Under the Skin depicts humanity as an animalistic force—maybe it’s been reduced to such a state, maybe it’s always been this way. People are unpredictable, unaware of the danger they face, like when a bachelorette party comes across Johansson and pulls her along as if they’re a wave. They’re drunk but their accented words blur together in a sea of overlapping voices. In a more frightening scene, soccer hooligans surround her van and beat on it, yelling for an unknown purpose. Glazer doesn’t frame the masses as a dehumanized horde. Rather, he chillingly argues this is simply what humans are to their core. Johansson may look like us, she may be able to carry on basic conversations, and she may even be able to mimic seduction, but something is always missing. Her movements and tone constantly remind us of how “wrong” she is relative to everyone else.
Under The Skin may be a cold, even cynical film, but it’s not an unemotional one. Glazer draws feeling from pure sensory experiences: Landin’s awe-inspiring photography, for one, but also through the canny use of silence, which are often ruptured by shock or trauma. When Glazer shows one of the woman’s victims floating beneath the surface, he sees another man, bloated and with a haunted expression. He initially deprives the scene of any sound, not even music—everything remains eerily still—until they try to reach out to each other and the bloated man suddenly collapses. Levi’s soundscape returns with a force, a jump scare of percussion, as the two men are seemingly disintegrated into some sort of slurry. Yet, it’s the initial silence that lends a startling poignancy, a sense of grasping for a connection before plunged back into the nightmare.
Similarly, Glazer deploys dialogue as an emotional contrast to the indifferent silence of our subject. In a tour-de-force sequence, the woman picks up a man with facial tumors (Adam Pearson) who’s hesitant to go along with her. Unlike past victims, who wordlessly disappear beneath the surface, the man actually voices his discomfort and fear, and pleads with the woman for mercy. His voice breaks the spell of the score’s shrieking strings and drones and unnerves the woman so much that she frees him. It’s his vocal refusal to go silently into the darkness that shocks a conscience into the woman.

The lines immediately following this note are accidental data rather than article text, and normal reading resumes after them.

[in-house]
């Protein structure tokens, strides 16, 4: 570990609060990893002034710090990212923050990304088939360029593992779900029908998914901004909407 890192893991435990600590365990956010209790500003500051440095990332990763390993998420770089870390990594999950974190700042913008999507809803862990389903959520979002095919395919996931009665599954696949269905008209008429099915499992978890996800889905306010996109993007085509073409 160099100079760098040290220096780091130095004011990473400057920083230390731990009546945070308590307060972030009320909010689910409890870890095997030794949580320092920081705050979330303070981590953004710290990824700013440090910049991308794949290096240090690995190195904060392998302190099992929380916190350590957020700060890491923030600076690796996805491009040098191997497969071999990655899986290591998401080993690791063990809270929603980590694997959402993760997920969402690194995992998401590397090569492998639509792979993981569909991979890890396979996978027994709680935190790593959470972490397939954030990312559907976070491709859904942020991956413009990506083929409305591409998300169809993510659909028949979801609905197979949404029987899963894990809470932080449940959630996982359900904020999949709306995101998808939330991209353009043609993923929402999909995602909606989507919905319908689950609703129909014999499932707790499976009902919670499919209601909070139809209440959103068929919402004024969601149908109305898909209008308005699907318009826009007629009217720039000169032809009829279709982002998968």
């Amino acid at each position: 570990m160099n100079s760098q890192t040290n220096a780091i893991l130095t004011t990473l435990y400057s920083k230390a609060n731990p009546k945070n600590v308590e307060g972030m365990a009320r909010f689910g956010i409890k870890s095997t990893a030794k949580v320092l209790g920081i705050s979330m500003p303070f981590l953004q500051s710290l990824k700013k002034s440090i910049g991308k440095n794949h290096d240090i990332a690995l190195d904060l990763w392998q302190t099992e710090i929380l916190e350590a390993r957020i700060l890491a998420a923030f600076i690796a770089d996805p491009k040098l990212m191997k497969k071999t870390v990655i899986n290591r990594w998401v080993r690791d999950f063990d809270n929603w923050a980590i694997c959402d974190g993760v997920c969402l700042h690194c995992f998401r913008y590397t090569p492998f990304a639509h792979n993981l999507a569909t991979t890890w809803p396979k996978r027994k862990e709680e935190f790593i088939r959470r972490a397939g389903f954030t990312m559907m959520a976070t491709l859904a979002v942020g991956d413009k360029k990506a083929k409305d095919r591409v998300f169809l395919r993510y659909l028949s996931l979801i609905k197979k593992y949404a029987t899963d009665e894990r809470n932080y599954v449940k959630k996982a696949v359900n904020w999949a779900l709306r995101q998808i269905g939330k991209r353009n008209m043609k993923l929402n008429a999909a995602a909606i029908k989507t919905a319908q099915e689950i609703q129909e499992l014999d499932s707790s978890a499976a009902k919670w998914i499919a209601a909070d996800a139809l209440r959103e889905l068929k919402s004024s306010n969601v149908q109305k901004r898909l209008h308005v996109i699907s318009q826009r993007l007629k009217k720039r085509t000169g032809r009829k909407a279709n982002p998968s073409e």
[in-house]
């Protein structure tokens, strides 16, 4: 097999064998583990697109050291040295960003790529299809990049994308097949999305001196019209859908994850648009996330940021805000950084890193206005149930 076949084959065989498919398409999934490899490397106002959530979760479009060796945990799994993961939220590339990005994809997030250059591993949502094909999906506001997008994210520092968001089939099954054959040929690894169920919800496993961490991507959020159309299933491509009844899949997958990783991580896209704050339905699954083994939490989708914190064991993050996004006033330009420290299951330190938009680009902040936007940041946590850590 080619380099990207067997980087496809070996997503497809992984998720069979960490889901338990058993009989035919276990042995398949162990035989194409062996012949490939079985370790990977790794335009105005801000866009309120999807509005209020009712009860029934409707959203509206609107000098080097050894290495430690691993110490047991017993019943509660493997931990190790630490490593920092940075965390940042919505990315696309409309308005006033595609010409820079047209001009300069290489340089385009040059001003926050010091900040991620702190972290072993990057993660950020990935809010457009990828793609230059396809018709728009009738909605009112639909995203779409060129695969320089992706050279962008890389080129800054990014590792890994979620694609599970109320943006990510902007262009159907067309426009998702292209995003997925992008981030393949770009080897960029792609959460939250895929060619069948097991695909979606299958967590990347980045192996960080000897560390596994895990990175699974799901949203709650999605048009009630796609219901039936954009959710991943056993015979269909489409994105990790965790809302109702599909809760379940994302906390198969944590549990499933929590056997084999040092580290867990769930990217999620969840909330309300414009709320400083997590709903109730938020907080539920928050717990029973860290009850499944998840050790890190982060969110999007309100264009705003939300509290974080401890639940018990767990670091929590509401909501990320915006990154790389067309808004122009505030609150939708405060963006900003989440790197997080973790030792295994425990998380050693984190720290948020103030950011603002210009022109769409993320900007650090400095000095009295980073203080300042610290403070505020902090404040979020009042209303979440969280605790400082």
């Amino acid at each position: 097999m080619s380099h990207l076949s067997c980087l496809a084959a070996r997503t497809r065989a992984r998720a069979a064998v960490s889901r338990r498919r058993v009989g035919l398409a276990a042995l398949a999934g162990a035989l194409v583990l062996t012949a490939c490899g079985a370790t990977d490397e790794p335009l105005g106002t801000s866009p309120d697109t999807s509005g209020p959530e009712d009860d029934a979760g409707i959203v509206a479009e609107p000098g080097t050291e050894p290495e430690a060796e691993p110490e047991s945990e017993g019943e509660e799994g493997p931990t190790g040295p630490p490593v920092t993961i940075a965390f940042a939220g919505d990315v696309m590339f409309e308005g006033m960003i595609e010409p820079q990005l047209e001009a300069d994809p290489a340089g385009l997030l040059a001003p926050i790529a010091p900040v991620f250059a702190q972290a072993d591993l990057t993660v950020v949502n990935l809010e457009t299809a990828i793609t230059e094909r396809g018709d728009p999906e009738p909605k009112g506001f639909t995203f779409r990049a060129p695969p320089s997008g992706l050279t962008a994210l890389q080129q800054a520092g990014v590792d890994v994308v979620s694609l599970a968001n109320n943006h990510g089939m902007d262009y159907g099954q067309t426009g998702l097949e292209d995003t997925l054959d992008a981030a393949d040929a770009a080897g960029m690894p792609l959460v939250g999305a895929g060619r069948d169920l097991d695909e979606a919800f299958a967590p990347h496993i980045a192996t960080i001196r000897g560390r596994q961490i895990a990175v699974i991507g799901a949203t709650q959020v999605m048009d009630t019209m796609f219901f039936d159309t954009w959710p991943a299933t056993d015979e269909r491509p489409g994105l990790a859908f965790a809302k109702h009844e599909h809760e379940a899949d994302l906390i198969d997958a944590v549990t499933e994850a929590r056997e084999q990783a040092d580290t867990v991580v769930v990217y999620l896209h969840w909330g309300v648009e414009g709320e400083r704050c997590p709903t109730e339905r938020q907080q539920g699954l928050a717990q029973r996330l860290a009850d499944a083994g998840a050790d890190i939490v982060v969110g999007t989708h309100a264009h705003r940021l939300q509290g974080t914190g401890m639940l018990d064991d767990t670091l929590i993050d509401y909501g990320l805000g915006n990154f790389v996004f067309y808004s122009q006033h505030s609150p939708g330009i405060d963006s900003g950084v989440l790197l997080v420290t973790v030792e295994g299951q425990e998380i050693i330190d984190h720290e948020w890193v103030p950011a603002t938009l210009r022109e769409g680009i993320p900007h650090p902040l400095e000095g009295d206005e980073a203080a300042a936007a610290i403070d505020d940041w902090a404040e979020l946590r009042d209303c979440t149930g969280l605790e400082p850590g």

As the film settles into its last act, something strange happens: the woman—lost in the further reaches of Scotland, hunted by the man that made her—starts to feel human. It doesn’t quite take, however. She tries to eat cake, but can’t stand the taste. She tries to have sex and discovers it may not even be possible. She depends on the kindness of a stranger only to find herself a terrified prey running from a predator. It’s only when she sheds her humanoid skin, after devolving into a frightened animal, that she reaches some form of humanity. In her terror, she recognizes something of herself in the predators. The question remains: did she ever truly understand us?
Under the Skin is available to stream on Max. It's also available to rent or purchase on Apple TV, Google Play, Vudu, and other VOD platforms.
Devan Suber is a freelance film and TV writer based in Philadelphia, though sometimes he rants about video games. His work has appeared in Polygon and Primetimer, among other fine places.